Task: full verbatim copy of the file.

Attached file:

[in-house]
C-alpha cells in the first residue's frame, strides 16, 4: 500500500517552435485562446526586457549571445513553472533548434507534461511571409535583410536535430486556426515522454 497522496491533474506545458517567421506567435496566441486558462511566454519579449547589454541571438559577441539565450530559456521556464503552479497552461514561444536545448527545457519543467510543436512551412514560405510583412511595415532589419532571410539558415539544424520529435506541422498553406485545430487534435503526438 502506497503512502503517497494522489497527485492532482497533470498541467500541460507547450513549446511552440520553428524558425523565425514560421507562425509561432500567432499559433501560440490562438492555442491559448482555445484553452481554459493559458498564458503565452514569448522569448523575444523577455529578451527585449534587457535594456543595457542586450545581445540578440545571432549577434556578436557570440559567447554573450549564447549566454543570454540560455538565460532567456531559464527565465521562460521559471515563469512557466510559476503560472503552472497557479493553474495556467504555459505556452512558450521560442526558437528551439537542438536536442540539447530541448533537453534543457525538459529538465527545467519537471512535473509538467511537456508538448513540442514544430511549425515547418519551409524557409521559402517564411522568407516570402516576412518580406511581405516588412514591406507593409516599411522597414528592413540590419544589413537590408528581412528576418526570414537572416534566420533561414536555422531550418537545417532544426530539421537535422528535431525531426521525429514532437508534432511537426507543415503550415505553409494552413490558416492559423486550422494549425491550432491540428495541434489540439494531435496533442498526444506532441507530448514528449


[in-house]
C-alpha cells in the first residue's frame, strides 16, 4: 500500500517552435485562446526586457549571445513553472533548434507534461511571409535583410536535430486556426515522454 497522496491533474506545458517567421506567435496566441486558462511566454519579449547589454541571438559577441539565450530559456521556464503552479497552461514561444536545448527545457519543467510543436512551412514560405510583412511595415532589419532571410539558415539544424520529435506541422498553406485545430487534435503526438 502506497503512502503517497494522489497527485492532482497533470498541467500541460507547450513549446511552440520553428524558425523565425514560421507562425509561432500567432499559433501560440490562438492555442491559448482555445484553452481554459493559458498564458503565452514569448522569448523575444523577455529578451527585449534587457535594456543595457542586450545581445540578440545571432549577434556578436557570440559567447554573450549564447549566454543570454540560455538565460532567456531559464527565465521562460521559471515563469512557466510559476503560472503552472497557479493553474495556467504555459505556452512558450521560442526558437528551439537542438536536442540539447530541448533537453534543457525538459529538465527545467519537471512535473509538467511537456508538448513540442514544430511549425515547418519551409524557409521559402517564411522568407516570402516576412518580406511581405516588412514591406507593409516599411522597414528592413540590419544589413537590408528581412528576418526570414537572416534566420533561414536555422531550418537545417532544426530539421537535422528535431525531426521525429514532437508534432511537426507543415503550415505553409494552413490558416492559423486550422494549425491550432491540428495541434489540439494531435496533442498526444506532441507530448514528449